Last week, I noticed a Big Think article: Why are flood myths so common in stories from ancient cultures around the world? I’ve written about this in several blogs (eg, my 2016 blog). Actually, there is no flood myth; it’s part of our geological history. Also see Wiki on the post-glacial sea level rise.
The above might be viewed as yet another example of my recent blog: The collective human memory loss. It’s also an example of the silo mentality in scientific articles. Generalists are becoming rare in a society full of specialists. The homo universalis a.k.a. polymath is disappearing.
Being semi-retired, I’ve lots of time on my hands. Hence, I can manage both a wide perspective and – at times – a detailed focus. Moreover, my curiosity requires both. Else, my mind gets bored. To some extent, I’m a Renaissance man, “a man [who] can do all things if he will.”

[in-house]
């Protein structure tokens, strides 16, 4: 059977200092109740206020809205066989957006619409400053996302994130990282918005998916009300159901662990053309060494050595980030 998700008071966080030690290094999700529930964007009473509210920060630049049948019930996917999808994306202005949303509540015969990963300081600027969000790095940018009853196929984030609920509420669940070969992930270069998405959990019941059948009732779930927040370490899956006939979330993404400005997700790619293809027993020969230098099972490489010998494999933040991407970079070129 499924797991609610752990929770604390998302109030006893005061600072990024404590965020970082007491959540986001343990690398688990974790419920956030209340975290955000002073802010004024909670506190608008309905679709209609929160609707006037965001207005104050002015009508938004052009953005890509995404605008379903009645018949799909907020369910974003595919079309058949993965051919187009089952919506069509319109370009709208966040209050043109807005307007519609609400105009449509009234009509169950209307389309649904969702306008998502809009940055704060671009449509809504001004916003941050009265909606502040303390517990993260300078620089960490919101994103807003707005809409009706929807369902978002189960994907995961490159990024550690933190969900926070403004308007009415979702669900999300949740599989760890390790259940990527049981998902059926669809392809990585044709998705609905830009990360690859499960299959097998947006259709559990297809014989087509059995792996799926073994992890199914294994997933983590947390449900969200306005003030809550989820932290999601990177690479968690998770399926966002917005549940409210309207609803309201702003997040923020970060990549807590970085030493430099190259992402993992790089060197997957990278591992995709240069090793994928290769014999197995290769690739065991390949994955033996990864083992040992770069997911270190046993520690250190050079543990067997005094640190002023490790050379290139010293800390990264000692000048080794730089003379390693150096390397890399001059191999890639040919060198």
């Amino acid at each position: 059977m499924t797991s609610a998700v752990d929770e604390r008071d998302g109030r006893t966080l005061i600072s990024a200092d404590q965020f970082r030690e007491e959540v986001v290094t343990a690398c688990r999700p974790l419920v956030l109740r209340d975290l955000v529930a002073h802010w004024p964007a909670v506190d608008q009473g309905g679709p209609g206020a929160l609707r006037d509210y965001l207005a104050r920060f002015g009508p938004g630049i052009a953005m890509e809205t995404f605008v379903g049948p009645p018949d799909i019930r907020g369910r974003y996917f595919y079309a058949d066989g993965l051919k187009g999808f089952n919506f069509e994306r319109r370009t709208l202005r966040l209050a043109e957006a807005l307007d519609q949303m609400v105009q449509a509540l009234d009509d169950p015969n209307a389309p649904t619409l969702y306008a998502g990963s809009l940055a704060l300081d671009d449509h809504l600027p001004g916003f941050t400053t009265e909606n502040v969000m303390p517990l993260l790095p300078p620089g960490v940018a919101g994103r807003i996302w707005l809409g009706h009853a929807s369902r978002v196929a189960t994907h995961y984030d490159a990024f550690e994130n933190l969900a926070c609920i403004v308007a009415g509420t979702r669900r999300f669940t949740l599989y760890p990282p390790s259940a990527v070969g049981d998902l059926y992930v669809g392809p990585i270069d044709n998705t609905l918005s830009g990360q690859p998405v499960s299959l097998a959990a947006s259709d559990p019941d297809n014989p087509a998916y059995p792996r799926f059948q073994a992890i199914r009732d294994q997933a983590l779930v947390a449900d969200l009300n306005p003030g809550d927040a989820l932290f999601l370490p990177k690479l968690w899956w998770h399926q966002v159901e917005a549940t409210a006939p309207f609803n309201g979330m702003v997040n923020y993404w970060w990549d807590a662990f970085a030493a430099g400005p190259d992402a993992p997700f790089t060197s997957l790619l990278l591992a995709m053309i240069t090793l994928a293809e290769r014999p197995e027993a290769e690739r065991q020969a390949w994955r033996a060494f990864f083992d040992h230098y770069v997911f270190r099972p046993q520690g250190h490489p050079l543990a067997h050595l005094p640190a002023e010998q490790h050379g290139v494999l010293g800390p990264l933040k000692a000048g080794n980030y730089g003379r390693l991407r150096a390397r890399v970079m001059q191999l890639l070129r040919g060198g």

What could go wrong in a society as pictured at the left?
I’m still contemplating on that causality (ie, cause-effect).
Moreover, our Western societies seem to prefer age over experience. Hence, careers often come to a stop at the age of 50+.
Deteriorating demographics (eg, my 2023 blog) may well need to reverse the above trend. In that case, we would go back (again) to experience over age. On the other hand, the above trend might be an ingredient in the rise and fall of nations (eg, book Ray Dalio, Wiki-1, Wiki-2).
In my view, a silo mentality – a.k.a. compartmentalization – may well be one of the biggest dangers to Science and to our societies. Why? It’s quite simple actually: it defies interconnectedness (eg, my 2023 blog).
Silo builds the wall in people’s minds and creates the barrier in organizations’ “hearts.”A quote by Pearl Zhu, author of Digitizing Boardroom: The Multifaceted Aspects of Digital Ready Boards (2016)
Forget You (2010) by CeeLo Green
artist, lyrics, video, Wiki-artist, Wiki-song
Note: all markings (bold, italic, underlining) by LO unless in quotes or stated otherwise.